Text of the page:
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Full text of "History And Human Relation"

HISTORY AS A BRANCH DF LITERATURE

there were two kinds of history—that of the chronicler
and that, of the lawyer; and Pullen, the editor of a
vdlume of statutes, pointed out that the chroniclers
tended to be occupied with tales of war, while it was the
lawyers who made a profounder study of law and
government. From that time the kind of history which
we should call "narrative" developed through com-
pilations which it would be flattery to describe as
literature—works sometimes entitled " abridgements of
the chronicles "9 and formed by patching together
entries and extracts from a number of the ancient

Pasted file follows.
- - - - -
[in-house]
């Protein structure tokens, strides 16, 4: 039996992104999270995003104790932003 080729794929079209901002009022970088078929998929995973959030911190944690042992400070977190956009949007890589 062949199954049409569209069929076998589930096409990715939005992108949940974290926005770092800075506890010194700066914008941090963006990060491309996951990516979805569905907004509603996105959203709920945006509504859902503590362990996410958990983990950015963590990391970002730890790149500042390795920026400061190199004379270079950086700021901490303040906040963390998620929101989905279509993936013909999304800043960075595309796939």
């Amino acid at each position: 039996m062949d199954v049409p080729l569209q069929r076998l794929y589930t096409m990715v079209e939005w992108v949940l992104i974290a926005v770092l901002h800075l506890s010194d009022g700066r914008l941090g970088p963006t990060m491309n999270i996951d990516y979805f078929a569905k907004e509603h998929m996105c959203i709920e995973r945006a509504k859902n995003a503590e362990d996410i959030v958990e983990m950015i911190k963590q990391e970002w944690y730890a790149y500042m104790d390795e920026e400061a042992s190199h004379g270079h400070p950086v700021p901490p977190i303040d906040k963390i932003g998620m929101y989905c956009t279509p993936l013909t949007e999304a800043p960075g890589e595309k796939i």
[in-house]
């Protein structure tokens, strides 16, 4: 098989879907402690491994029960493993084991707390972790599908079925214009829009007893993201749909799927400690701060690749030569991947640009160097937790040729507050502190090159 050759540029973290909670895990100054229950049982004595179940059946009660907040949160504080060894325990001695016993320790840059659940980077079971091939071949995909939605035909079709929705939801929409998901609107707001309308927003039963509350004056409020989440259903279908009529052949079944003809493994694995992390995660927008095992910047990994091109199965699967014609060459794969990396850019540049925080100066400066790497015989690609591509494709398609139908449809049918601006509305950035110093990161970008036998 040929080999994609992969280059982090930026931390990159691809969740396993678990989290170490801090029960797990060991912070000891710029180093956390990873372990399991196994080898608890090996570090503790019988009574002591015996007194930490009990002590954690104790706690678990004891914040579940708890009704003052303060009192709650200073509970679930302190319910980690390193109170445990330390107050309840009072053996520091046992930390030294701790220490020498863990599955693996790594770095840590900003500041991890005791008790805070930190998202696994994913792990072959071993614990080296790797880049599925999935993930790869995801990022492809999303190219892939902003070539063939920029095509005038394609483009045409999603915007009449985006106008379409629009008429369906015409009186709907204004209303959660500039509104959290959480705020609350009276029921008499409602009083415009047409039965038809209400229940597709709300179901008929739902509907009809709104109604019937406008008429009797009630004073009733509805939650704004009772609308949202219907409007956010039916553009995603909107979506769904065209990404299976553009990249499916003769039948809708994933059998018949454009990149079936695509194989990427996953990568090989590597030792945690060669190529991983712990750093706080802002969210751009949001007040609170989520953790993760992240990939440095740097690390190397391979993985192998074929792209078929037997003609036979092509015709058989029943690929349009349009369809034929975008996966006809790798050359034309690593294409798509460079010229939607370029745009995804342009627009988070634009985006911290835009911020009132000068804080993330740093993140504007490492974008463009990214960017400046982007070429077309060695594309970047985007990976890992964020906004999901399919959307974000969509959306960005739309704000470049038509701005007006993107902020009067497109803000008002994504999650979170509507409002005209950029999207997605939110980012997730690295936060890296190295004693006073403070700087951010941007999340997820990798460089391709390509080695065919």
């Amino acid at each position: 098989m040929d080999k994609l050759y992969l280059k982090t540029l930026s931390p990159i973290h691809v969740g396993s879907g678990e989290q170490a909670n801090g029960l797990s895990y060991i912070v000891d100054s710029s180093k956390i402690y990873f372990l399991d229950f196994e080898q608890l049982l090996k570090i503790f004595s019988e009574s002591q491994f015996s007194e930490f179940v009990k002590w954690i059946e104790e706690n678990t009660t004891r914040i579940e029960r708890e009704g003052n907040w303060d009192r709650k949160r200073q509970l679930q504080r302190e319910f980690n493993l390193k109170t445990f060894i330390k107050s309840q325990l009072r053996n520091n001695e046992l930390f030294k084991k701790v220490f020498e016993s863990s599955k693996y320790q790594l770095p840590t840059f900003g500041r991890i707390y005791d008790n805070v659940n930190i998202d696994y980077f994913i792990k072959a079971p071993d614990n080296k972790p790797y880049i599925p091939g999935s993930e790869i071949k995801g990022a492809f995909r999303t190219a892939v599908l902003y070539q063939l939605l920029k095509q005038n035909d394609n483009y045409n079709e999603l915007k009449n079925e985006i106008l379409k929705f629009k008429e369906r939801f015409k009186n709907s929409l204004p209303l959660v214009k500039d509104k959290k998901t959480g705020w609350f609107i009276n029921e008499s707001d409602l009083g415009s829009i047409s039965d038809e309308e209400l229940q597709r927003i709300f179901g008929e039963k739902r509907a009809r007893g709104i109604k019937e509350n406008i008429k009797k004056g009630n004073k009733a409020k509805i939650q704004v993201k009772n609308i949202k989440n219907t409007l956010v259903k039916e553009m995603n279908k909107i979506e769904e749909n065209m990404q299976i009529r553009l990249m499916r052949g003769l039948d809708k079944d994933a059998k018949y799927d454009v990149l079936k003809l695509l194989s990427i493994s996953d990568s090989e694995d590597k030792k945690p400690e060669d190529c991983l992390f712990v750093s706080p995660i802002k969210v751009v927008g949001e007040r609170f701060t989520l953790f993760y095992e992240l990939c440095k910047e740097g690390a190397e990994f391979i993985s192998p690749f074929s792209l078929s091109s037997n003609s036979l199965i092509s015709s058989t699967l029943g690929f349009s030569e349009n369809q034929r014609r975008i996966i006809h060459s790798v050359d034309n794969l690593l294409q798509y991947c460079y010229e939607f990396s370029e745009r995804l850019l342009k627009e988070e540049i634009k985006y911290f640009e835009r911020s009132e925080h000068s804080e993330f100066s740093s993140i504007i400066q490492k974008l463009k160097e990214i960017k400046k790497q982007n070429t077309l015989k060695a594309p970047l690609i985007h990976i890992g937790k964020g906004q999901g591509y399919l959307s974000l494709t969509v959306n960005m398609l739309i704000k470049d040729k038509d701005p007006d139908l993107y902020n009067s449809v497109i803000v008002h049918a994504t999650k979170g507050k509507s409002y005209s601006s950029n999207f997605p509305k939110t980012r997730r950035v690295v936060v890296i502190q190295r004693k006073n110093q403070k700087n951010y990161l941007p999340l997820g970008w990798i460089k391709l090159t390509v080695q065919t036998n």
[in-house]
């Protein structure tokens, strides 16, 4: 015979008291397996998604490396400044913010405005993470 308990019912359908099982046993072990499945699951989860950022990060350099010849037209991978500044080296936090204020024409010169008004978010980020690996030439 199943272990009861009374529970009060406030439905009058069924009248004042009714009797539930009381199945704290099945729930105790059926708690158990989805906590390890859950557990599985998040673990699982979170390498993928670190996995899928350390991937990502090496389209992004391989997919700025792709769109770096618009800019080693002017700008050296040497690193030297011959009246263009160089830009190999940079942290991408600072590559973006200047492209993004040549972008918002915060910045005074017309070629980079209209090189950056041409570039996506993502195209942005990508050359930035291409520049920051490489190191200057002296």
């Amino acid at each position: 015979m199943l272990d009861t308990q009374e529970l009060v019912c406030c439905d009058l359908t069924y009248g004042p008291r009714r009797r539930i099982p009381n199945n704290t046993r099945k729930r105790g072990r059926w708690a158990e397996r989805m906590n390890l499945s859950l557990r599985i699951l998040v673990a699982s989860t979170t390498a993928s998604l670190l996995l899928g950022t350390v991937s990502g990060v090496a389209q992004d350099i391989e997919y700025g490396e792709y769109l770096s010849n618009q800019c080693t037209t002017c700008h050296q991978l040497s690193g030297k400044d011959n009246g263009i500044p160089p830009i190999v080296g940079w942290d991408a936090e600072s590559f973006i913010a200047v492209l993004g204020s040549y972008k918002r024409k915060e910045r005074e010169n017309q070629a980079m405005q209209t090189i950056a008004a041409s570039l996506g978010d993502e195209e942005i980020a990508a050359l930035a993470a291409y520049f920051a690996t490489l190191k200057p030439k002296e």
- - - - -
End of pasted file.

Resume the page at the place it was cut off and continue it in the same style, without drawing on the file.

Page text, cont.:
writers. It was the other kind of history, however, the
lawyer's history, which proved to be the remarkable
stimulus for the future and the source of significant
change; for it brought about early in the seventeenth
century the first great development in historical science
in this country—the rise of what we call the Whig inter-
pretation. Even at the next great stage in the story of
English historical writing—the period after the Restora-
tion, when the reaction against Whig history came into
full swing—the chief representative of the new era,
Robert Brady, though he was one of the most remark-
able figures in the history of historical study in this
country, would hardly be described as a man of letters
even by the wildest lover of paradox. Recent work on
Robert Brady has shown, furthermore, that though he
far excelled the older legal writers in his analysis of not
merely law and government but also society, he failed to
incorporate this kind of analysis into the fabric of an
ordinary narrative. When he turned to write an actual
history of England he produced a work which was still

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